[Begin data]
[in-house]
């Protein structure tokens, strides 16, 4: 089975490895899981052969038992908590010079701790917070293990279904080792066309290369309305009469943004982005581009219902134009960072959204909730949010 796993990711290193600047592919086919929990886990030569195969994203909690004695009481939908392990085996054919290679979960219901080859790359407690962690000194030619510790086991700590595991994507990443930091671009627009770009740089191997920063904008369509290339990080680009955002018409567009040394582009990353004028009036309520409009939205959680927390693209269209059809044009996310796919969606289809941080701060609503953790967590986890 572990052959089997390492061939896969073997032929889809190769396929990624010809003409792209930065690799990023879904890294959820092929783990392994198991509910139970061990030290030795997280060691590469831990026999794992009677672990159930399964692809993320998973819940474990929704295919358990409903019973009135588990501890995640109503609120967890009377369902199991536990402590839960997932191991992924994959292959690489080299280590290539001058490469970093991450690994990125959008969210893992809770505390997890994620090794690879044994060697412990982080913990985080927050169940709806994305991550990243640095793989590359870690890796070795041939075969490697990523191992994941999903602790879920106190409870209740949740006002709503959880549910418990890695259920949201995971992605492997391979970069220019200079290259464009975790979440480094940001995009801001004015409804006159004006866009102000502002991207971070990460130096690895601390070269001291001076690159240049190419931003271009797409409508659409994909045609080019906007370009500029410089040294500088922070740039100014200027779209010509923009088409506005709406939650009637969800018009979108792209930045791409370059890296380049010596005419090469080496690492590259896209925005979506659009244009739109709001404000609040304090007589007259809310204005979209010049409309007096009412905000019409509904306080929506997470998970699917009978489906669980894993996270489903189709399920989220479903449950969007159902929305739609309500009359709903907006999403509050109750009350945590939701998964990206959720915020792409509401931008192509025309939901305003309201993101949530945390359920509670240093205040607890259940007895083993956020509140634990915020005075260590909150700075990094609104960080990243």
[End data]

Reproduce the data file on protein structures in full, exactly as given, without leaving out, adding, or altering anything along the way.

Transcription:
[in-house]
């Protein structure tokens, strides 16, 4: 089975490895899981052969038992908590010079701790917070293990279904080792066309290369309305009469943004982005581009219902134009960072959204909730949010 796993990711290193600047592919086919929990886990030569195969994203909690004695009481939908392990085996054919290679979960219901080859790359407690962690000194030619510790086991700590595991994507990443930091671009627009770009740089191997920063904008369509290339990080680009955002018409567009040394582009990353004028009036309520409009939205959680927390693209269209059809044009996310796919969606289809941080701060609503953790967590986890 572990052959089997390492061939896969073997032929889809190769396929990624010809003409792209930065690799990023879904890294959820092929783990392994198991509910139970061990030290030795997280060691590469831990026999794992009677672990159930399964692809993320998973819940474990929704295919358990409903019973009135588990501890995640109503609120967890009377369902199991536990402590839960997932191991992924994959292959690489080299280590290539001058490469970093991450690994990125959008969210893992809770505390997890994620090794690879044994060697412990982080913990985080927050169940709806994305991550990243640095793989590359870690890796070795041939075969490697990523191992994941999903602790879920106190409870209740949740006002709503959880549910418990890695259920949201995971992605492997391979970069220019200079290259464009975790979440480094940001995009801001004015409804006159004006866009102000502002991207971070990460130096690895601390070269001291001076690159240049190419931003271009797409409508659409994909045609080019906007370009500029410089040294500088922070740039100014200027779209010509923009088409506005709406939650009637969800018009979108792209930045791409370059890296380049010596005419090469080496690492590259896209925005979506659009244009739109709001404000609040304090007589007259809310204005979209010049409309007096009412905000019409509904306080929506997470998970699917009978489906669980894993996270489903189709399920989220479903449950969007159902929305739609309500009359709903907006999403509050109750009350945590939701998964990206959720915020792409509401931008192509025309939901305003309201993101949530945390359920509670240093205040607890259940007895083993956020509140634990915020005075260590909150700075990094609104960080990243």